“It’s first-rate.”

“How would you explain the discrepancy?”

“My guess is he came from humble origins but did something good with his life,” Darl said.

“Successful criminals don’t see dentists?”

“Only when the pain makes it imperative. The rest of the time they’re getting laid or huffing flake up their nose. I think this guy took care of himself. So far, I see no tattoos, no signs of intravenous use, no scars on his hands. I think we might be looking at the remains of a cop.”

“Not bad.”

“What happened here says more about the killer than the victim,” Darl said.


“Whatever information he had, he shouted it to the heavens early on. But his tormentor took it to the finish line anyway. You got any idea what he wanted?”

“You ever hear of somebody called La Magdalena?” Hackberry asked.

Darl nodded. “Superstitious wets call her that.”

“Darl, would you please just spit it out?”

The coroner screwed a cigarette into his cigarette holder and put it between his teeth. “Sometimes they call her la china. Her real name is Anton Ling. She’s Indo-Chinese or French-Chinese. She looks like an actress in a Graham Greene film. Ring any bells?”

Hackberry blinked.

“Yeah, that one,” Darl said. He lit his cigarette and breathed a stream of smoke into the air. “I remember something you once said. It was ‘Wars of enormous importance are fought in places nobody cares about.’”


“Deal me out of this one,” Darl said. “It stinks from the jump. I think you’re going to be splashing through pig flop up to your ankles.”


Six hours later, Pam Tibbs and Hackberry Holland drove down a long dirt track, twenty miles southwest of the county seat, to a paintless gingerbread house that had a wide gallery with a swing on it and baskets of petunias and impatiens hung from the eaves. The landscape looked particularly strange in the sunset, like terrain that might have been used in a 1940s movie, hard-packed and rolling and biscuit-colored and notched with ravines, marbled by thunderheads and the reddening of the sky and dissected by lines of cedar fence posts that had no wire on them.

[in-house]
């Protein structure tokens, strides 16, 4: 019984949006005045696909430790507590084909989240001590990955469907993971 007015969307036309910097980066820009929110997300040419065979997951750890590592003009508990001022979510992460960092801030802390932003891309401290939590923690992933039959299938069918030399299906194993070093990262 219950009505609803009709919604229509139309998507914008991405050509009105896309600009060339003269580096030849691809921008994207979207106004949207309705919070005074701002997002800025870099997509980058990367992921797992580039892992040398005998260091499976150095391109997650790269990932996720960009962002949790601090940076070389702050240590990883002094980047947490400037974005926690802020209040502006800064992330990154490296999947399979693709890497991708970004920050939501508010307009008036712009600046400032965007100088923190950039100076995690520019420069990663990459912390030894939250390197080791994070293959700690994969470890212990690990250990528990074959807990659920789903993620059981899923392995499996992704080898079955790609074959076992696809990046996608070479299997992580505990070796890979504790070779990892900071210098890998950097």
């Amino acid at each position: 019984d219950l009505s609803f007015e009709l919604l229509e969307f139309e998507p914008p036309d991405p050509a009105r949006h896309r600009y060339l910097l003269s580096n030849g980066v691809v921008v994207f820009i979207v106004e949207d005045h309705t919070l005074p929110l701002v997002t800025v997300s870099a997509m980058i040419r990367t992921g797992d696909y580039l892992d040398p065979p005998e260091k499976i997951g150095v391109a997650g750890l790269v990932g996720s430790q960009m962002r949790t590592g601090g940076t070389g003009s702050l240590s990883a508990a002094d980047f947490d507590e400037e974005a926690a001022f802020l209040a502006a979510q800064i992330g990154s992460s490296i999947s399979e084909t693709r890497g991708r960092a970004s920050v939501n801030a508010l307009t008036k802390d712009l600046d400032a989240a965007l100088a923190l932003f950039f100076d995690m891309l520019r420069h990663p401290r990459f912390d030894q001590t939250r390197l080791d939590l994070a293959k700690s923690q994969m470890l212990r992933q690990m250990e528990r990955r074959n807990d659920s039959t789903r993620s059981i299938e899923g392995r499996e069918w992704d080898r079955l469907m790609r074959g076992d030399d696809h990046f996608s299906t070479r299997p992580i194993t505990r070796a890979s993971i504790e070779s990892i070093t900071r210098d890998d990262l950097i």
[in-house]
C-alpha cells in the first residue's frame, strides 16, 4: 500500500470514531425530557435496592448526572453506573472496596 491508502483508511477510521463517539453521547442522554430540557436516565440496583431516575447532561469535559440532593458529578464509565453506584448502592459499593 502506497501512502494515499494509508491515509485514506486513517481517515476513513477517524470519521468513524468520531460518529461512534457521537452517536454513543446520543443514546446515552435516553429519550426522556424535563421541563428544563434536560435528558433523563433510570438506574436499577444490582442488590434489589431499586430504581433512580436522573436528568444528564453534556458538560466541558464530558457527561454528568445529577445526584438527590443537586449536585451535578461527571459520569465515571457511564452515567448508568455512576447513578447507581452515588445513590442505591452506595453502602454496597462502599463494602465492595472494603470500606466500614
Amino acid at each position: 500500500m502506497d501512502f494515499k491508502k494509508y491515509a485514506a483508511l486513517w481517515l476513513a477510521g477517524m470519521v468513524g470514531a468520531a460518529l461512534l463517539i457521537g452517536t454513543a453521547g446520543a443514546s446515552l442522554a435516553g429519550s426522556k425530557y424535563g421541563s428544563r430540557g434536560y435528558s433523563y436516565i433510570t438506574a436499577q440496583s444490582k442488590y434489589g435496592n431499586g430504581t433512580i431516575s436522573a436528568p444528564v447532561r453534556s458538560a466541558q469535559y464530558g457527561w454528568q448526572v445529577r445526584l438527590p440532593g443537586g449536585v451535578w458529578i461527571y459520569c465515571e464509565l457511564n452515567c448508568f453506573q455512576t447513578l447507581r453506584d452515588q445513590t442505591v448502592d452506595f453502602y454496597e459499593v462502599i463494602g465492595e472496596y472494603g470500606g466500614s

Lightning rods flanged each end of the house’s roof, and a windmill in back was ginning furiously, pumping a jet of water into an aluminum tank where three spavined horses were drinking. A white-over brick wall surrounded the house a hundred feet out, like the walls at the Alamo, the top festooned with razor wire and spiked with broken glass. The wood gates on three of the walls had been removed and pulled apart and the planks used to frame up two big vegetable gardens humped with compost, creating the effect of a legionnaire’s outpost whose defense system had been rendered worthless.

“What’s the deal with this place?” Pam asked.

“Miss Anton bought the house from a secessionist who took over the courthouse about twenty years ago. After she moved in, I think the Rangers were sorry they locked up the secessionist.”

“Miss?” Pam said.

Hackberry was sitting in the passenger seat, his Stetson over his eyes. “It’s a courtesy,” he said.

They parked the Jeep outside the wall, and got out and studied the southern horizon through a pair of binoculars. “Take a look at this,” she said.